God’s Word for You
Mark 1:2-3 A voice of one calling
by Pastor Timothy Smith on Saturday, May 8, 2021
2 This is how it is written in the prophet Isaiah:
Look, I am sending my messenger ahead of you,
who will prepare the way for you.
3 A voice of one calling out in the wilderness,
“Prepare the way of the Lord.
Make his paths straight.” (EHV)
This is the only place in all of Mark’s Gospel where he himself quotes from the Old Testament, apart from the dialogue of the men and women he records. He says “It is written in the prophet Isaiah.” Should we be too concerned that part of what he quotes is from Malachi and not Isaiah? Not at all. It’s the same as if I said, “Remember what Shakespeare said: ‘Throw away that stick and put away your knife. I must cure you of that dreadful trick of whittling. The game’s afoot. Follow your spirit, and upon this charge, cry ‘God for Harry, England, and Saint George!’” Only the second part is from Shakespeare, and it’s the more important item. So it is with Mark’s quote of Malachi 3:1 and Isaiah 40:3. The part from Isaiah is the more important part, the cry in the wilderness.
There isn’t any need to ask which is correct: Is the voice itself in the wilderness, crying “Prepare”? Or is the voice crying, “In the wilderness, prepare…”? Both are true. Both are present in the Hebrew text of Isaiah 40:3. Both path and voice are there. The wilderness is not just the inhospitable land where John was preaching, though. The wilderness is the inhospitable world, the fallen creation of God that is not ready to receive the Lord as a guest. It is the sinfulness in each and every human heart, blocking the road in tangles of temptations and swamps of sinfulness. The preparation of John is the preparation we still make, day by day. What is my sin? What is my guilt? What is my shame? These are things I must take to the cross or they will fester in my heart and bring only despair. But when I take them to the cross, the ashes of my shame burst into a field of flowers in Christ’s forgiveness and the promise of the resurrection. Sins of habit that make me stumble every step like a shambling, limping pirate are washed clean in the blood of the Lamb of God. In God’s eyes, my limping is over. In Christ’s love, my festering heart is cured, the poison of the devil’s lies is drained, and I am healed and whole once again. I stand prepared for the coming of the King.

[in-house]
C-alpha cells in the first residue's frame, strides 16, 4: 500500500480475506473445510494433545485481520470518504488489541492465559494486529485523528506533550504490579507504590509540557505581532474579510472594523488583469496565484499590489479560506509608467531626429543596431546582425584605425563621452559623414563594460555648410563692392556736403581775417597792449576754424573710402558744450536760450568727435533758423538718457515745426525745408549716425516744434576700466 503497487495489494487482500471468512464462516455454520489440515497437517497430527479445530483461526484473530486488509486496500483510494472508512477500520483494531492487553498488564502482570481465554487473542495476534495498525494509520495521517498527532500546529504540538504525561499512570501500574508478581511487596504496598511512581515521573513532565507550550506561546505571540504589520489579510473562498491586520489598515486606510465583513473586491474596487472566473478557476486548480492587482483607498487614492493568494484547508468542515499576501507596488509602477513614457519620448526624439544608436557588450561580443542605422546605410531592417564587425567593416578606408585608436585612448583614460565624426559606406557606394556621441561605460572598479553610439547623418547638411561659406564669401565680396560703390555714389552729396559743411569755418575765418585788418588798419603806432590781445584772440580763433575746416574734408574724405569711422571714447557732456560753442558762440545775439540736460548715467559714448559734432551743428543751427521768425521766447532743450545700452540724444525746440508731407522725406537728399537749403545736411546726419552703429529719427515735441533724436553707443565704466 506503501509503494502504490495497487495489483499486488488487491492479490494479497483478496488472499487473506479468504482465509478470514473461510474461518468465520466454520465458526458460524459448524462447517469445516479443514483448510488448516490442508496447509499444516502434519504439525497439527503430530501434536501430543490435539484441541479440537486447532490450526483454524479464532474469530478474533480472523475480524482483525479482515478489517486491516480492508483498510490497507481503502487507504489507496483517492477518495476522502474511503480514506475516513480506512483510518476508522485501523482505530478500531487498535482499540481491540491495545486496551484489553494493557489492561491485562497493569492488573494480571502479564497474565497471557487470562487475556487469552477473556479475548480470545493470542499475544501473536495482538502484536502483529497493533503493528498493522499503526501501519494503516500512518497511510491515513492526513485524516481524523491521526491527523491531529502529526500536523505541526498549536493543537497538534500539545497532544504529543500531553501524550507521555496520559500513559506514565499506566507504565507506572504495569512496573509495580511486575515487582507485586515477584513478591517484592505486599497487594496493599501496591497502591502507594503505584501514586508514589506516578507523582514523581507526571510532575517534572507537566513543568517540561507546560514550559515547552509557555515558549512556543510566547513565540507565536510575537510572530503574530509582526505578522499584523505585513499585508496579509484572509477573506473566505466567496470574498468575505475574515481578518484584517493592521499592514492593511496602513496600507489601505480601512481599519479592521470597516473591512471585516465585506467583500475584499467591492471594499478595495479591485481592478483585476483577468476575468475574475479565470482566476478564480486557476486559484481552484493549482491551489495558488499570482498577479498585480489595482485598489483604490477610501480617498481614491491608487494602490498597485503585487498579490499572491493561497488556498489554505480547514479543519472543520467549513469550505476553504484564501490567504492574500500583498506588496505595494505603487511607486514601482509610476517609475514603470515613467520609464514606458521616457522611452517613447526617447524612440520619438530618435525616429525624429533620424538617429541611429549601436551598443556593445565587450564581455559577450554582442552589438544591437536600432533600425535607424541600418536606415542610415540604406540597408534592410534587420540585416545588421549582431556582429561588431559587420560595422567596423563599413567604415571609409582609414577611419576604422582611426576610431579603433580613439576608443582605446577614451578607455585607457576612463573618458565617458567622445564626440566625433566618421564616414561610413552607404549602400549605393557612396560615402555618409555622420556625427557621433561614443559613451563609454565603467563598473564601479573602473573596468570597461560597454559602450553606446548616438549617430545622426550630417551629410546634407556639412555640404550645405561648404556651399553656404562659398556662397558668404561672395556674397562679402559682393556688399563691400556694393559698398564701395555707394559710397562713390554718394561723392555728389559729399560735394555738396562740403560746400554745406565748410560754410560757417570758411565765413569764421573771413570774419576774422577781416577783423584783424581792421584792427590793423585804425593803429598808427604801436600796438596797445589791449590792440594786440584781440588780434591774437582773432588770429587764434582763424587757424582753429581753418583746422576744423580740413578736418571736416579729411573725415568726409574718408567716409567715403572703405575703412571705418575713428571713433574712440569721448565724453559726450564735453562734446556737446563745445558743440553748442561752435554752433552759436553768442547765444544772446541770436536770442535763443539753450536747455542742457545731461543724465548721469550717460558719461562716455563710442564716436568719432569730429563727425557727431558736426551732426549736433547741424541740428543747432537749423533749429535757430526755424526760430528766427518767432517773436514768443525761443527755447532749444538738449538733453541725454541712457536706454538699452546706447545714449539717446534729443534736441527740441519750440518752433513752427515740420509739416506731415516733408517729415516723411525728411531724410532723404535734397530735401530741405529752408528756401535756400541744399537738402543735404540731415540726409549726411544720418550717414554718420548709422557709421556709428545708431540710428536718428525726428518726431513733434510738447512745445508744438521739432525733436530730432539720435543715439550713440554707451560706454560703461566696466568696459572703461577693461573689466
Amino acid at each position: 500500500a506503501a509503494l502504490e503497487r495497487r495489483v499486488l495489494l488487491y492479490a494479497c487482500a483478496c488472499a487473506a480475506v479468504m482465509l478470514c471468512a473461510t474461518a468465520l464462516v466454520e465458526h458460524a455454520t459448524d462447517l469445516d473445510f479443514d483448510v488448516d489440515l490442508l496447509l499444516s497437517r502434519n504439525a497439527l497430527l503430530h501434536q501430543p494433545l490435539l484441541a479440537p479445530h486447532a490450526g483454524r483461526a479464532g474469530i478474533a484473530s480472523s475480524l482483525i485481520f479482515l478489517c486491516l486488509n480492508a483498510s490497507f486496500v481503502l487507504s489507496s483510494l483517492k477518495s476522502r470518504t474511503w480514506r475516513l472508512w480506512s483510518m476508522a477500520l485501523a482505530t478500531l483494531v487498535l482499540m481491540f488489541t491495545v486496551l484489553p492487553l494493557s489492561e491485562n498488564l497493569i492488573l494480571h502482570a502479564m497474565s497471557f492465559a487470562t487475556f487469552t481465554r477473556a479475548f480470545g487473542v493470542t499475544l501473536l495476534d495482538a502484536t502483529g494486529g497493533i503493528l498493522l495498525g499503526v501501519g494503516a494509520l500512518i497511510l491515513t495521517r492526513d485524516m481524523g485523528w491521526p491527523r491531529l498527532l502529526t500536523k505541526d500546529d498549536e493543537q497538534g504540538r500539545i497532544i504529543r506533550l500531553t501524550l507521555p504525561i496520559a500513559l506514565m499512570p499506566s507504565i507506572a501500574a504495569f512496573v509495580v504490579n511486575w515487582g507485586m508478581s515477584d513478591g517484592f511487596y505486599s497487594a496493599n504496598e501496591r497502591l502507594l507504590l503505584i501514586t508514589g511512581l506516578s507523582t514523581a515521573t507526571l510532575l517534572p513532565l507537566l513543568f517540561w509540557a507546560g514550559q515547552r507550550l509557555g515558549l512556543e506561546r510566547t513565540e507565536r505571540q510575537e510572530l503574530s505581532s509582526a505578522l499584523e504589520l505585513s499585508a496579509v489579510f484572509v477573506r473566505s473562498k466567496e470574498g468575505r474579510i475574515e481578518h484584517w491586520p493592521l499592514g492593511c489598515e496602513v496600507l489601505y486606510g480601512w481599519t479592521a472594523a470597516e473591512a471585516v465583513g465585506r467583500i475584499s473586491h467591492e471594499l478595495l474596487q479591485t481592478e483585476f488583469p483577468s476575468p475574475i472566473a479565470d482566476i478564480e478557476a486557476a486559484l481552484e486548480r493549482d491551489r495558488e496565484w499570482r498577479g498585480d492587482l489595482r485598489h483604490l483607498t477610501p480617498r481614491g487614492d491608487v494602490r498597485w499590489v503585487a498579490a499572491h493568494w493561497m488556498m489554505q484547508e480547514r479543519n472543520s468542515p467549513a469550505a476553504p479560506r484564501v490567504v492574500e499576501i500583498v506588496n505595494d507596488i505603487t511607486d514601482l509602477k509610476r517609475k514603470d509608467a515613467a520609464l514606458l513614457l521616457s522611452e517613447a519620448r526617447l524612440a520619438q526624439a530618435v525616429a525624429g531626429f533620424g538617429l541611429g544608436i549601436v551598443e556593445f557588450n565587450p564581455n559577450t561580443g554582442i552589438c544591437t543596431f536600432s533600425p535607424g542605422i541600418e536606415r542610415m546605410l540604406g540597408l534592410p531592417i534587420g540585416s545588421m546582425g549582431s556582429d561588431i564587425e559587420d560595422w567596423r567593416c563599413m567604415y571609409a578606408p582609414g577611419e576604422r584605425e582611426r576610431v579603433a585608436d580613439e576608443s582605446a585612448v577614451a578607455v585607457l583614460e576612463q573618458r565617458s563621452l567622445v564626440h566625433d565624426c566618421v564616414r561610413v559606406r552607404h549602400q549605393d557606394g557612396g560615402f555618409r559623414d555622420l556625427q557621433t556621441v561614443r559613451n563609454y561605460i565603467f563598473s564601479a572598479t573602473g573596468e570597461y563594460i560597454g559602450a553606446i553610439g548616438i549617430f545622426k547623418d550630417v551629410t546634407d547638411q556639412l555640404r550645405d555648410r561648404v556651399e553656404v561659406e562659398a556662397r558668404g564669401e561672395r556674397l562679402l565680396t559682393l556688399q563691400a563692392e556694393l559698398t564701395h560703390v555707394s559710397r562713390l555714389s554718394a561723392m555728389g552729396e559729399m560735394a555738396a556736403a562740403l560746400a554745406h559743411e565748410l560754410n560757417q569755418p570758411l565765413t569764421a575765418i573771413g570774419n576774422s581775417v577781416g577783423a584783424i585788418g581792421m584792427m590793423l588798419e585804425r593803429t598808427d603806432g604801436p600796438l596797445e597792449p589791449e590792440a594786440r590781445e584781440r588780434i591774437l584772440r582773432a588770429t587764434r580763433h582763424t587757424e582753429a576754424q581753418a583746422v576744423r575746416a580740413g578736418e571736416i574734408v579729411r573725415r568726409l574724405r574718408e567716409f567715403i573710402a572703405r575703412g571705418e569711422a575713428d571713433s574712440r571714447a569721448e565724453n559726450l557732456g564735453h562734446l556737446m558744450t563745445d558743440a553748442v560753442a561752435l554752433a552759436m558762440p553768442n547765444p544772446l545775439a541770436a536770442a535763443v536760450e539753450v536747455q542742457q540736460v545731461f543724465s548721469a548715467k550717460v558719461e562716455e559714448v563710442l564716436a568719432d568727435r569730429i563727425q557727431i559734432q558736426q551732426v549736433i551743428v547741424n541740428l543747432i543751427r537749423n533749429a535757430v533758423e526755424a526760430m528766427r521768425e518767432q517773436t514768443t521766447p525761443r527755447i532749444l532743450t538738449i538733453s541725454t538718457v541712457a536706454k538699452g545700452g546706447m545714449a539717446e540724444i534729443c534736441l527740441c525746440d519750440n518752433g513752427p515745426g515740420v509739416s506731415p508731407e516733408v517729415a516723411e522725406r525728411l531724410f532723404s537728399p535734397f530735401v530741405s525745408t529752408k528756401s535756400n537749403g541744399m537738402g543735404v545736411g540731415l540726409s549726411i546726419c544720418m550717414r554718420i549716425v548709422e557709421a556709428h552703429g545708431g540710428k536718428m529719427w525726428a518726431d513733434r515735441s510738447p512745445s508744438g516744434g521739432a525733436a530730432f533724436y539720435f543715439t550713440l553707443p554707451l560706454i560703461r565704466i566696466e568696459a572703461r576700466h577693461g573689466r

This repentance in my own heart is the very beginning of this “Beginning of the Gospel of Jesus Christ.” The Lord’s preaching and teaching will soon follow, and we will stand in awe. At first, his miracles will thrill us. Then, the depth of his preaching will amaze us. Finally, the enormity of his forgiving love will overwhelm us. He came for you and me. He found us. He rescued us. And he will bring us home forever.
Note: The lines before “The game’s afoot” are from Tom Taylor’s Our American Cousin, Act III scene 1. The rest is from Henry V (also Act III scene 1) and include Sherlock’s Holmes’ favorite Shakespearean quote. Student’s of Civil War history may recognize Our American Cousin as the play that was being performed when Lincoln was shot. The scene quoted was being performed just a few minutes before Booth entered Lincoln’s box.
Pastor Timothy Smith